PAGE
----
-- Finally, I reject the implication that life comes down to a choice of being a family man and making ends meet, or being a millionaire and not having a decent family life. It may well be that there are big executives who neglect their families in pursuit of money, but I reject the movie's implied preaching that it's one extreme or the other.

-- Having said all the above, the movie generally doesn't bore you; the Cinemascope/De Luxe color is pretty enough besides for the awful process shots (I believe there is not a single closeup in the entire movie, which I guess is one result of the widescreen).

I give it a 6.5/10

And as a special treat for Leone fans, the movie features Keenan Wynn in a small but important role. I would never have recognized that he was the sheriff of Flagstone if I hadn't have seen his name on the credits  Smiley

IMO, the movie is generally acted well, but for Jennifer Jones, who does not give a very good performance.



« Last Edit: August 19, 2013, 12:31:42 AM by drinkanddestroy » Logged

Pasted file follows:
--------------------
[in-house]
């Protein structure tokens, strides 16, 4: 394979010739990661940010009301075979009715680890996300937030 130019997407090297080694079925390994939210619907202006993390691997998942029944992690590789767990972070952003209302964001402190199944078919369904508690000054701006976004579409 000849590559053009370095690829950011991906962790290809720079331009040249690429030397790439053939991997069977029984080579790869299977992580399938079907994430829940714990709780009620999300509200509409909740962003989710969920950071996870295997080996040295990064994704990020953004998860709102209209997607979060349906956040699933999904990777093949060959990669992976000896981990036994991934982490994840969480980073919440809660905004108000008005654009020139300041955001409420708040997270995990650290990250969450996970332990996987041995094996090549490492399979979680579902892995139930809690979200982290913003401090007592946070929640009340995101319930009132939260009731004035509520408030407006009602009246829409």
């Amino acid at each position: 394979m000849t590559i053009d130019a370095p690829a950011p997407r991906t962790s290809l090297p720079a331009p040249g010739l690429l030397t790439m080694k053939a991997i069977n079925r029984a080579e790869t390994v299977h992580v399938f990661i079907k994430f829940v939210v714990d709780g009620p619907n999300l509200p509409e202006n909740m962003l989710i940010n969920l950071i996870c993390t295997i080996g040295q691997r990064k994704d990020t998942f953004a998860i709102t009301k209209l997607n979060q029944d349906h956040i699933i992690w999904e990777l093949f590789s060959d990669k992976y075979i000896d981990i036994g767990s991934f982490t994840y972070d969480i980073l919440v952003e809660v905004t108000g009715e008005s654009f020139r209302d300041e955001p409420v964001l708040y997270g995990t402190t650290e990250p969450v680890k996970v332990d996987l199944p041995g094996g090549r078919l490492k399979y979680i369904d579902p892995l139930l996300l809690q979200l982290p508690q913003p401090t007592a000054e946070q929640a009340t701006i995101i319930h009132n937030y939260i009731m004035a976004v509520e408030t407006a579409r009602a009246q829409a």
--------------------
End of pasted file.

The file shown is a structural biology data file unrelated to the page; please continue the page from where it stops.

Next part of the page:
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« Reply #12408 on: August 19, 2013, 03:19:06 PM »

one of my law professors mentioned The Wire every chance he could. never discussed it in any detail, but used every opportunity he could to say that it is the best tv show. I don't think a single Sentencing Law & Policy class went by that he didn't mention The Wire at least once. He was one of my favorite professors. This guy http://law.fordham.edu/faculty/johnpfaff.htm
Sounds like a Wire fan to me. The show does NOT deserve that much praise IMO, but those who love it... love it.

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« Reply #12409 on: August 19, 2013, 03:24:52 PM »

The Man in the Gray Flannel Suit (1956) 6.5/10

This post contains spoilers.

-- I think quite a bit of the movie could have been cut; the point that being just a plain old family man making ends meet and working 9-5 is  honorable and even enviable could have been made just as well without some big chunks of unnecessary stuff: